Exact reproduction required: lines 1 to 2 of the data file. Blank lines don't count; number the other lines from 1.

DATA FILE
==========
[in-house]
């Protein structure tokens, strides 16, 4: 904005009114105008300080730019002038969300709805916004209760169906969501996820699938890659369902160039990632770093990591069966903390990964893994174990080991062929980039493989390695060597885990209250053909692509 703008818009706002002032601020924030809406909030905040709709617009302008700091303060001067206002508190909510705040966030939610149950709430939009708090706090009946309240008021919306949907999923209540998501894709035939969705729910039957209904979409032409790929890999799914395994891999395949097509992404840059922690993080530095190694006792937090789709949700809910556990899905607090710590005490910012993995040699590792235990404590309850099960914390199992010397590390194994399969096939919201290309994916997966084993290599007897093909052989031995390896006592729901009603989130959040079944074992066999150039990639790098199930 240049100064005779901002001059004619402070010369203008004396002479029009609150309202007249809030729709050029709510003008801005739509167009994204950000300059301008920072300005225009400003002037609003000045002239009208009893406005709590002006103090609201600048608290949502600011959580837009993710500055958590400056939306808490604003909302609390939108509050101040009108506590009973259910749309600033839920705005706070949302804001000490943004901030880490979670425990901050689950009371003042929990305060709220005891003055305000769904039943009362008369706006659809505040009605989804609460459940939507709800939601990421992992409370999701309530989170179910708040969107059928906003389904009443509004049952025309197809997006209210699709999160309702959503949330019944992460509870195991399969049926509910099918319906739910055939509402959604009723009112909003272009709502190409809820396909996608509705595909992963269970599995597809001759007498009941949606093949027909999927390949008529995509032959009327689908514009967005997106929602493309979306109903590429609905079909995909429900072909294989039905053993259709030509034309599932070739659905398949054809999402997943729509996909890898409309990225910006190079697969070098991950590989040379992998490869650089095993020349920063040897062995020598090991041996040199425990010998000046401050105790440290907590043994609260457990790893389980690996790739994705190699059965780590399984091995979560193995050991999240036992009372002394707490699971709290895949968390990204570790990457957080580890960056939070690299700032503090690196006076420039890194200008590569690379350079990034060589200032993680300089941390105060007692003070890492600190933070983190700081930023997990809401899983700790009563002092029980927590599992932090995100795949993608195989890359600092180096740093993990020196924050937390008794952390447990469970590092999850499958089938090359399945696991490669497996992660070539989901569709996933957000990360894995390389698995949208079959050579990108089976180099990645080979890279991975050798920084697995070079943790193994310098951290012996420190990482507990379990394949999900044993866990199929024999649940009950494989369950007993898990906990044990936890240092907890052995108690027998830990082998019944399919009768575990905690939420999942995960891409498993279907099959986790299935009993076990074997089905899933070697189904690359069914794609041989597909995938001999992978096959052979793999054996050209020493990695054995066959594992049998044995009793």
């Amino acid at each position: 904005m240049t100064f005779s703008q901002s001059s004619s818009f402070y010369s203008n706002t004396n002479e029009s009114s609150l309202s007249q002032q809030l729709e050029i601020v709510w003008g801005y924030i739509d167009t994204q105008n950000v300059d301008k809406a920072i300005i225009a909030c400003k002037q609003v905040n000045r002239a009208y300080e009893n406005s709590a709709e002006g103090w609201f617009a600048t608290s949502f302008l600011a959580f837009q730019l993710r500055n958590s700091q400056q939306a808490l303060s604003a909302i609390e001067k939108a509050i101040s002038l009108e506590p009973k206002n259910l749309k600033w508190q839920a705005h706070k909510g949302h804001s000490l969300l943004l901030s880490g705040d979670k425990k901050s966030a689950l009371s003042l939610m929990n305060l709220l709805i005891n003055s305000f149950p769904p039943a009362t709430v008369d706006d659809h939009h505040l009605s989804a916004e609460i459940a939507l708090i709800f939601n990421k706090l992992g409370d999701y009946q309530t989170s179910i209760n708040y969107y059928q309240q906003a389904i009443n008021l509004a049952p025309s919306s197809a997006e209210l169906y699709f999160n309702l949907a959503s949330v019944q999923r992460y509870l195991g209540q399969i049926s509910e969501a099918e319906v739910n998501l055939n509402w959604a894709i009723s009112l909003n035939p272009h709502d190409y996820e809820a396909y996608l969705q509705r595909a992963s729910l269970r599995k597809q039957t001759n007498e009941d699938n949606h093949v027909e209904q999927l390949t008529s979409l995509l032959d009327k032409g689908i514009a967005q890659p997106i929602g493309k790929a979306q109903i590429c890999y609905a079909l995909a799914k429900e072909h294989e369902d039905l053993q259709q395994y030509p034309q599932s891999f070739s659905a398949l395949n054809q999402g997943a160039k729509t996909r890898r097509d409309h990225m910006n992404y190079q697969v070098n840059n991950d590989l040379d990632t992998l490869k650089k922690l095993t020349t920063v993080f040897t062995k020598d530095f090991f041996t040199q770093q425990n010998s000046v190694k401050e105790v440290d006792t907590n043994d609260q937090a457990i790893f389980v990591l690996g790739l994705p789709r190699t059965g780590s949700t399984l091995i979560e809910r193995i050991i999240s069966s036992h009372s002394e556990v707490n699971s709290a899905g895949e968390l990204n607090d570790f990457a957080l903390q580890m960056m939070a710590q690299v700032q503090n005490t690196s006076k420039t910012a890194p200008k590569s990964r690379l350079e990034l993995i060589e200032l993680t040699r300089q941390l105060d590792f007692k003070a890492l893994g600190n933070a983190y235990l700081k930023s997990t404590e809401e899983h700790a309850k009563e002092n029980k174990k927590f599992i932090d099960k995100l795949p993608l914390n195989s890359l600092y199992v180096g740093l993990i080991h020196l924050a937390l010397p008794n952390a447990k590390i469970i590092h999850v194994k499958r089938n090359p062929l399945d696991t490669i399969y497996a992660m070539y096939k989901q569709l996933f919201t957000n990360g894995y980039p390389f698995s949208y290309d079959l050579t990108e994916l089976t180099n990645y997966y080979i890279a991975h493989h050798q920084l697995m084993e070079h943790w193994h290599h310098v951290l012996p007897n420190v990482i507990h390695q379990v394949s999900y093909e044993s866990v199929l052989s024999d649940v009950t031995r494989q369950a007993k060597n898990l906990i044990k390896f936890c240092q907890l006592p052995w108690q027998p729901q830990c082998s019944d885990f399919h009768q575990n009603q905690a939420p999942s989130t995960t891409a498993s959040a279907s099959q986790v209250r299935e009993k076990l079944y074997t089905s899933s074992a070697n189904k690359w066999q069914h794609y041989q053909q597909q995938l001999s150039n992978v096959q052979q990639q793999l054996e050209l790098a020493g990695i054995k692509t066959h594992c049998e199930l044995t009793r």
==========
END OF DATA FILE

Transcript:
[in-house]
């Protein structure tokens, strides 16, 4: 904005009114105008300080730019002038969300709805916004209760169906969501996820699938890659369902160039990632770093990591069966903390990964893994174990080991062929980039493989390695060597885990209250053909692509 703008818009706002002032601020924030809406909030905040709709617009302008700091303060001067206002508190909510705040966030939610149950709430939009708090706090009946309240008021919306949907999923209540998501894709035939969705729910039957209904979409032409790929890999799914395994891999395949097509992404840059922690993080530095190694006792937090789709949700809910556990899905607090710590005490910012993995040699590792235990404590309850099960914390199992010397590390194994399969096939919201290309994916997966084993290599007897093909052989031995390896006592729901009603989130959040079944074992066999150039990639790098199930 240049100064005779901002001059004619402070010369203008004396002479029009609150309202007249809030729709050029709510003008801005739509167009994204950000300059301008920072300005225009400003002037609003000045002239009208009893406005709590002006103090609201600048608290949502600011959580837009993710500055958590400056939306808490604003909302609390939108509050101040009108506590009973259910749309600033839920705005706070949302804001000490943004901030880490979670425990901050689950009371003042929990305060709220005891003055305000769904039943009362008369706006659809505040009605989804609460459940939507709800939601990421992992409370999701309530989170179910708040969107059928906003389904009443509004049952025309197809997006209210699709999160309702959503949330019944992460509870195991399969049926509910099918319906739910055939509402959604009723009112909003272009709502190409809820396909996608509705595909992963269970599995597809001759007498009941949606093949027909999927390949008529995509032959009327689908514009967005997106929602493309979306109903590429609905079909995909429900072909294989039905053993259709030509034309599932070739659905398949054809999402997943729509996909890898409309990225910006190079697969070098991950590989040379992998490869650089095993020349920063040897062995020598090991041996040199425990010998000046401050105790440290907590043994609260457990790893389980690996790739994705190699059965780590399984091995979560193995050991999240036992009372002394707490699971709290895949968390990204570790990457957080580890960056939070690299700032503090690196006076420039890194200008590569690379350079990034060589200032993680300089941390105060007692003070890492600190933070983190700081930023997990809401899983700790009563002092029980927590599992932090995100795949993608195989890359600092180096740093993990020196924050937390008794952390447990469970590092999850499958089938090359399945696991490669497996992660070539989901569709996933957000990360894995390389698995949208079959050579990108089976180099990645080979890279991975050798920084697995070079943790193994310098951290012996420190990482507990379990394949999900044993866990199929024999649940009950494989369950007993898990906990044990936890240092907890052995108690027998830990082998019944399919009768575990905690939420999942995960891409498993279907099959986790299935009993076990074997089905899933070697189904690359069914794609041989597909995938001999992978096959052979793999054996050209020493990695054995066959594992049998044995009793």